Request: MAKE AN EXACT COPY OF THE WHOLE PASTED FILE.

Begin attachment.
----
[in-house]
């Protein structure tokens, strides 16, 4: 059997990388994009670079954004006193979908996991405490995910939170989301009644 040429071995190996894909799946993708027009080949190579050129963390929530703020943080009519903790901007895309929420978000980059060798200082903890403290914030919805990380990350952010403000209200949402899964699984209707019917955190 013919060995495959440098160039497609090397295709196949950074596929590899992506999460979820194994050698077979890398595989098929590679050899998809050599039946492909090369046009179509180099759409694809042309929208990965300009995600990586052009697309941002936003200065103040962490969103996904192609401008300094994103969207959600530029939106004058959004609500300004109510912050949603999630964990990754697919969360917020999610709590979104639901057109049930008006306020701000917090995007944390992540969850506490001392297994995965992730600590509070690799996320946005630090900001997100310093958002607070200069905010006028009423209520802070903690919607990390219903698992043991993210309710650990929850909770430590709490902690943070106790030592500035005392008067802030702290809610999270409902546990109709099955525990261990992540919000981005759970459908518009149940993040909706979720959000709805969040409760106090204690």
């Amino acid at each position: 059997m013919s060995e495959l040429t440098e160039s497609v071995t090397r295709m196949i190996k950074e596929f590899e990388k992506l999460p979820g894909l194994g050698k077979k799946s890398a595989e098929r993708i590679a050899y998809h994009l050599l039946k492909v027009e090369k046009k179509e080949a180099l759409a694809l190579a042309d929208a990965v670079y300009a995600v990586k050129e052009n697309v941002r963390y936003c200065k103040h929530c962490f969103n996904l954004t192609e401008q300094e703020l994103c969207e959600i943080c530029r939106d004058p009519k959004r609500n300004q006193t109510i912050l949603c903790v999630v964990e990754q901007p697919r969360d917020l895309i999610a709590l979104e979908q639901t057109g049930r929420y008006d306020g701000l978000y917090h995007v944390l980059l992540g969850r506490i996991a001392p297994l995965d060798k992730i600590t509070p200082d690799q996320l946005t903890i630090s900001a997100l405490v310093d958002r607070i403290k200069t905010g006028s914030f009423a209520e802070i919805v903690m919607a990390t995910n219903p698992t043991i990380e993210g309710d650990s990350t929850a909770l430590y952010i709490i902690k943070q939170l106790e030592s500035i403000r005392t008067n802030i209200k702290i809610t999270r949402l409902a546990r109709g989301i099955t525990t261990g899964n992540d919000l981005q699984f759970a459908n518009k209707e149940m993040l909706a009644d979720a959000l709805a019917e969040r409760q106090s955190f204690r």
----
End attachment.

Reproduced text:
[in-house]
């Protein structure tokens, strides 16, 4: 059997990388994009670079954004006193979908996991405490995910939170989301009644 040429071995190996894909799946993708027009080949190579050129963390929530703020943080009519903790901007895309929420978000980059060798200082903890403290914030919805990380990350952010403000209200949402899964699984209707019917955190 013919060995495959440098160039497609090397295709196949950074596929590899992506999460979820194994050698077979890398595989098929590679050899998809050599039946492909090369046009179509180099759409694809042309929208990965300009995600990586052009697309941002936003200065103040962490969103996904192609401008300094994103969207959600530029939106004058959004609500300004109510912050949603999630964990990754697919969360917020999610709590979104639901057109049930008006306020701000917090995007944390992540969850506490001392297994995965992730600590509070690799996320946005630090900001997100310093958002607070200069905010006028009423209520802070903690919607990390219903698992043991993210309710650990929850909770430590709490902690943070106790030592500035005392008067802030702290809610999270409902546990109709099955525990261990992540919000981005759970459908518009149940993040909706979720959000709805969040409760106090204690």
């Amino acid at each position: 059997m013919s060995e495959l040429t440098e160039s497609v071995t090397r295709m196949i190996k950074e596929f590899e990388k992506l999460p979820g894909l194994g050698k077979k799946s890398a595989e098929r993708i590679a050899y998809h994009l050599l039946k492909v027009e090369k046009k179509e080949a180099l759409a694809l190579a042309d929208a990965v670079y300009a995600v990586k050129e052009n697309v941002r963390y936003c200065k103040h929530c962490f969103n996904l954004t192609e401008q300094e703020l994103c969207e959600i943080c530029r939106d004058p009519k959004r609500n300004q006193t109510i912050l949603c903790v999630v964990e990754q901007p697919r969360d917020l895309i999610a709590l979104e979908q639901t057109g049930r929420y008006d306020g701000l978000y917090h995007v944390l980059l992540g969850r506490i996991a001392p297994l995965d060798k992730i600590t509070p200082d690799q996320l946005t903890i630090s900001a997100l405490v310093d958002r607070i403290k200069t905010g006028s914030f009423a209520e802070i919805v903690m919607a990390t995910n219903p698992t043991i990380e993210g309710d650990s990350t929850a909770l430590y952010i709490i902690k943070q939170l106790e030592s500035i403000r005392t008067n802030i209200k702290i809610t999270r949402l409902a546990r109709g989301i099955t525990t261990g899964n992540d919000l981005q699984f759970a459908n518009k209707e149940m993040l909706a009644d979720a959000l709805a019917e969040r409760q106090s955190f204690r």